Then I turned it real, following along behind Jeff on his Confederacy of Cruisers bike tour of the Faubourg Marigny and the Bywater. Three hours, six miles, totally flat terrain, a comfortable no-gears back-pedal brake bike, and Jeff a knowledgeable guide with an amusing turn of phrase: I thoroughly recommend it. He started with Louisiana history, of course (I liked the idea that the Spanish “regifted” the Territory to the French) – 300+ years in about 10 minutes; and then we were off along the quiet, bumpy streets, past neat, pretty little wooden ‘shotgun’ houses painted bright colours and all set off by the crepe myrtles and other bright flowers.
We stopped often for more stories and explanations, and ended up at Marie’s Bar for refreshment before finishing with grander buildings decorated with pillars and cast iron lace. The whole look of the place was Ponsonby with a touch of Sydney’s Paddington, all done with casual Nola style.

The city is small and on a grid, so it was a simple walk via Armstrong Park where a Cajun and Zydeco music festival was in progress (always something happening here) and I had my first crawfish pie – actually a deep-fried pasty, which was pretty tasty although not as sinfully delicious as the loaded fries my daughter had indulged in at Dat Dog: really crispy chips and bacon bits liberally drizzled with mayo and melted cheese. Yup, my mouth is watering right now.

The next thing was the World War II museum where the docent who greeted us started his spiel with, “Well, since you’ve only got two hours before closing…” And he was right – this is a half-day museum. Typically thoroughly done, the idea is that you’re assigned a serviceman and follow him through his war, whether in the Pacific or in Europe, by swiping your dogtag at the various exhibits. Good idea – except that of course we didn’t have time for that and flitted through, museum guilt raging as usual.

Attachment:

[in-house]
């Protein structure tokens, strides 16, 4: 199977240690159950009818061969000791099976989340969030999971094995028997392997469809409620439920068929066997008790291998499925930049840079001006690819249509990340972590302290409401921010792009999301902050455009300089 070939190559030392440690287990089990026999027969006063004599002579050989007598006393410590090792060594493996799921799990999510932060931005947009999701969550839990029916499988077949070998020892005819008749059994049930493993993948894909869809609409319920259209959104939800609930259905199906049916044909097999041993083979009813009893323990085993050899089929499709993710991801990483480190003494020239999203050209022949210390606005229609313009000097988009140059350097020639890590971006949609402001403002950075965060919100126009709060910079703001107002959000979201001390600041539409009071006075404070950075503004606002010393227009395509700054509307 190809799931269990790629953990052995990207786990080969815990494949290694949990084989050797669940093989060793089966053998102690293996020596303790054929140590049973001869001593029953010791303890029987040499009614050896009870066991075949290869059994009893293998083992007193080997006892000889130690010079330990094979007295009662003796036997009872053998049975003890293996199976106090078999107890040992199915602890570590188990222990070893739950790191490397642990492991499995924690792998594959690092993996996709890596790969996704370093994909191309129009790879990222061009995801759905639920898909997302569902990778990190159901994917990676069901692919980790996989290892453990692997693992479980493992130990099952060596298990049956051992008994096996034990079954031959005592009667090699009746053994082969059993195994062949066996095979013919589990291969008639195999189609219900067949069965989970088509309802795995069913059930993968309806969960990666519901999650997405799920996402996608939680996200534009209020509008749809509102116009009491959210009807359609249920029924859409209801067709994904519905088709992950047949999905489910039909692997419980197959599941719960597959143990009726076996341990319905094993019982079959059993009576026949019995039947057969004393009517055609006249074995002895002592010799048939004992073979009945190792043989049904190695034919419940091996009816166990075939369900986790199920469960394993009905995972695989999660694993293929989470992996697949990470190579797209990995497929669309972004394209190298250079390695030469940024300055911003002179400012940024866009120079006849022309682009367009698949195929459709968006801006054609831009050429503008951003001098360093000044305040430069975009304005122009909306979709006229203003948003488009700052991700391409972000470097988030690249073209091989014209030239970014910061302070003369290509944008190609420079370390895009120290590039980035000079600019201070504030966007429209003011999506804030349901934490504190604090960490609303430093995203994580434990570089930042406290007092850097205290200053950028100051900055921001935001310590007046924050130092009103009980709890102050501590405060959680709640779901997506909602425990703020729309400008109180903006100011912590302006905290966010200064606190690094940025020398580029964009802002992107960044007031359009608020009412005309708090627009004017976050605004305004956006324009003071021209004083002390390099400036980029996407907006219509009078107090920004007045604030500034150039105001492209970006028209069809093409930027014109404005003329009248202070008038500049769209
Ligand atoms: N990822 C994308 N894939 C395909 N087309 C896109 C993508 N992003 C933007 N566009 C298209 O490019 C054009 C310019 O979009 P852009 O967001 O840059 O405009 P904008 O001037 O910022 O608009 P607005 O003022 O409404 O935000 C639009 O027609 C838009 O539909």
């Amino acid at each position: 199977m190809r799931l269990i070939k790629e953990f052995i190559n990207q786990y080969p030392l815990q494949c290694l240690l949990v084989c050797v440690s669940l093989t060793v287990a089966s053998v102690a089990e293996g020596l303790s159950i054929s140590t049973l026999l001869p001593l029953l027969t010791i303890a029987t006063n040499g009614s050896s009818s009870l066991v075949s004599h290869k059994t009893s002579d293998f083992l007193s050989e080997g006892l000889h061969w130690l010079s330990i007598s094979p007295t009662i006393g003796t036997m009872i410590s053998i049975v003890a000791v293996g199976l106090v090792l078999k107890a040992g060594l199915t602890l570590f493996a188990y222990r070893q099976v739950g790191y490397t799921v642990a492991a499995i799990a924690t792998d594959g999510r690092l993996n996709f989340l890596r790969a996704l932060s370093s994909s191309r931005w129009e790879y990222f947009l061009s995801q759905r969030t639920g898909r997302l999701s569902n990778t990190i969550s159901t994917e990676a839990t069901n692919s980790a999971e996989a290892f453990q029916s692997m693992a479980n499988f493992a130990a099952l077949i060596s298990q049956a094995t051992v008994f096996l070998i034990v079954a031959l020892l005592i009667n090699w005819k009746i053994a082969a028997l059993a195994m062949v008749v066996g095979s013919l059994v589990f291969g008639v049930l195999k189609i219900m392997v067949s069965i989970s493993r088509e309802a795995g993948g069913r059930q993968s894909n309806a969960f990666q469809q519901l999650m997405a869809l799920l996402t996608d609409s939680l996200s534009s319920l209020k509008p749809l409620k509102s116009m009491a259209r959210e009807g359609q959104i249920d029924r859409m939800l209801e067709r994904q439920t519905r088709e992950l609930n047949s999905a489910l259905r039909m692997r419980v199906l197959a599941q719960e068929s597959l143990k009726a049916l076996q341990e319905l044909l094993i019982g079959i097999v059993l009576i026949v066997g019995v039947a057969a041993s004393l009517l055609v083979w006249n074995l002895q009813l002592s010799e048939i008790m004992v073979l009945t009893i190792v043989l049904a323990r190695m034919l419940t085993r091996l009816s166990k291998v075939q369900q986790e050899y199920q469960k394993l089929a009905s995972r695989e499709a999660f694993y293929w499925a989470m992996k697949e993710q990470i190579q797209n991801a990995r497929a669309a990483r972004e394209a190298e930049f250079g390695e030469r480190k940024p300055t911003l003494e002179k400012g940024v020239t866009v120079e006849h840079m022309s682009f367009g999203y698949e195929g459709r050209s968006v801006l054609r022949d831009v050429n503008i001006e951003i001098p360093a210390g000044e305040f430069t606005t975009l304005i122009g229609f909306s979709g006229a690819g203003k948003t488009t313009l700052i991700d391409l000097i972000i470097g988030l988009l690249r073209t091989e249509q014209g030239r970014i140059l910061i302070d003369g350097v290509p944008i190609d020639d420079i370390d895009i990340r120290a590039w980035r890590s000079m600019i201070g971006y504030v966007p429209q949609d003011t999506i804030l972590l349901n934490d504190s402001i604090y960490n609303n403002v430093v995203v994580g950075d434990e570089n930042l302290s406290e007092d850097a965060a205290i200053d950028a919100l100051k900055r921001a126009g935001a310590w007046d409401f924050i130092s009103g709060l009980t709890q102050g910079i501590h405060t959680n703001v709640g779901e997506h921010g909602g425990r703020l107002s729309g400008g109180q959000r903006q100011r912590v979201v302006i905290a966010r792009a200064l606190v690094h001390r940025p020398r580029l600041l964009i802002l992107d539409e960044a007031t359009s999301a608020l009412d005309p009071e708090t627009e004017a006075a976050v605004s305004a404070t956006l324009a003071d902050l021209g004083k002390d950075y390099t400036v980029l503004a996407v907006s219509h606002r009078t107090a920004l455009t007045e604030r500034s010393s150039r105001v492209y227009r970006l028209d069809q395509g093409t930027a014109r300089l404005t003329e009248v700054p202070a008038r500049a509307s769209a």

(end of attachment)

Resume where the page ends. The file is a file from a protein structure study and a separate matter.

Even so, we learned a lot, and were frequently horrified by the facts, figures and defiantly un-pixellated film clips. Of course, the focus was entirely American, and for most of the way round, there was little acknowledgement that anyone else was involved in fighting the Germans and Japanese. Hard not to bristle at least a little bit. But it was well done, otherwise, as it should be – it is the National WWII Museum, after all (a development of the D-Day Museum established here because the local Higgins Industries built all the amphibious landing craft that operation depended on). There’s a very good movie, too, ‘Beyond All Boundaries’, narrated by Tom Hanks (who is second only to Morgan Freeman in the authoritative delivery of US history).

And then, because it was such a lovely evening, and I had the time, I rode the St Charles streetcar (the oldest continuously-operating streetcar in the world!) to the end of the line and back again, getting a taste of the Garden District’s more elegant houses back behind their live oaks, with their pillars and porches and neat and tidy gardens. The tram broke down for a while underneath the Robert E Lee statue on its column, but Jeff taught me this morning that that’s a New Orleans thing – and it had already happened during the movie at the museum. It’s just an opportunity to, as they say here, visit with the person next to you (at the museum, it was an old man whose sister, moving to Okinawa in the ‘50s, gave up on starting a garden because every time she dug the soil, she turned up human bones).

And, finally, the conference had its rowdy official opening in the immense and soaring Superdome, with more food stalls, dancers, a mini Mardi Gras parade complete with floats, marching bands and stilt performers, plus musical acts, and surprisingly big indoor fireworks. Long day.